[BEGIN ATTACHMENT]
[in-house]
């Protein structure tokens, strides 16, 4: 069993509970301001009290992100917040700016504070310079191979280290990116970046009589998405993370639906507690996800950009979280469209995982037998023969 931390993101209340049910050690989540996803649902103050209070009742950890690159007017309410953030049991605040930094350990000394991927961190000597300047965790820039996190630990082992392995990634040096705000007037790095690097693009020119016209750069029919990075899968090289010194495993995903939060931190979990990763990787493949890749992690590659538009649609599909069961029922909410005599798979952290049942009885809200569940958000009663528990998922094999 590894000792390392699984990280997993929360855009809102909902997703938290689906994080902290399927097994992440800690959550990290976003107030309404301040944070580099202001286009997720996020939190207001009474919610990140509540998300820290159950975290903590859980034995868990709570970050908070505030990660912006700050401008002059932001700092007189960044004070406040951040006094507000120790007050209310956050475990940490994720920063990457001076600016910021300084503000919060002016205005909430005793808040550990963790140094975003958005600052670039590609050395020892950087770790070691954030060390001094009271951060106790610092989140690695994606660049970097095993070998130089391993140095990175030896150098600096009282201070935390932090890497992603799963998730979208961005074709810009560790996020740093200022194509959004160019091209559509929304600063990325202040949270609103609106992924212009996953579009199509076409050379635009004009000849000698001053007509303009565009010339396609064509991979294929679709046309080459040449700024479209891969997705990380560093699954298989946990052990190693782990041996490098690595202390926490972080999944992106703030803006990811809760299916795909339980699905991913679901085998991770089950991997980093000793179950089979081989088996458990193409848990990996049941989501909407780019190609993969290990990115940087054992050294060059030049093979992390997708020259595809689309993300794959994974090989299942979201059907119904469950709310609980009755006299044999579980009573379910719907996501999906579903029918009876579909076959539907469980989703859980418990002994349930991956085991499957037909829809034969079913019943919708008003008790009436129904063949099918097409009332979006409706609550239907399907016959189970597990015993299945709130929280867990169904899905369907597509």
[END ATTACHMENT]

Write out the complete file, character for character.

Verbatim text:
[in-house]
């Protein structure tokens, strides 16, 4: 069993509970301001009290992100917040700016504070310079191979280290990116970046009589998405993370639906507690996800950009979280469209995982037998023969 931390993101209340049910050690989540996803649902103050209070009742950890690159007017309410953030049991605040930094350990000394991927961190000597300047965790820039996190630990082992392995990634040096705000007037790095690097693009020119016209750069029919990075899968090289010194495993995903939060931190979990990763990787493949890749992690590659538009649609599909069961029922909410005599798979952290049942009885809200569940958000009663528990998922094999 590894000792390392699984990280997993929360855009809102909902997703938290689906994080902290399927097994992440800690959550990290976003107030309404301040944070580099202001286009997720996020939190207001009474919610990140509540998300820290159950975290903590859980034995868990709570970050908070505030990660912006700050401008002059932001700092007189960044004070406040951040006094507000120790007050209310956050475990940490994720920063990457001076600016910021300084503000919060002016205005909430005793808040550990963790140094975003958005600052670039590609050395020892950087770790070691954030060390001094009271951060106790610092989140690695994606660049970097095993070998130089391993140095990175030896150098600096009282201070935390932090890497992603799963998730979208961005074709810009560790996020740093200022194509959004160019091209559509929304600063990325202040949270609103609106992924212009996953579009199509076409050379635009004009000849000698001053007509303009565009010339396609064509991979294929679709046309080459040449700024479209891969997705990380560093699954298989946990052990190693782990041996490098690595202390926490972080999944992106703030803006990811809760299916795909339980699905991913679901085998991770089950991997980093000793179950089979081989088996458990193409848990990996049941989501909407780019190609993969290990990115940087054992050294060059030049093979992390997708020259595809689309993300794959994974090989299942979201059907119904469950709310609980009755006299044999579980009573379910719907996501999906579903029918009876579909076959539907469980989703859980418990002994349930991956085991499957037909829809034969079913019943919708008003008790009436129904063949099918097409009332979006409706609550239907399907016959189970597990015993299945709130929280867990169904899905369907597509």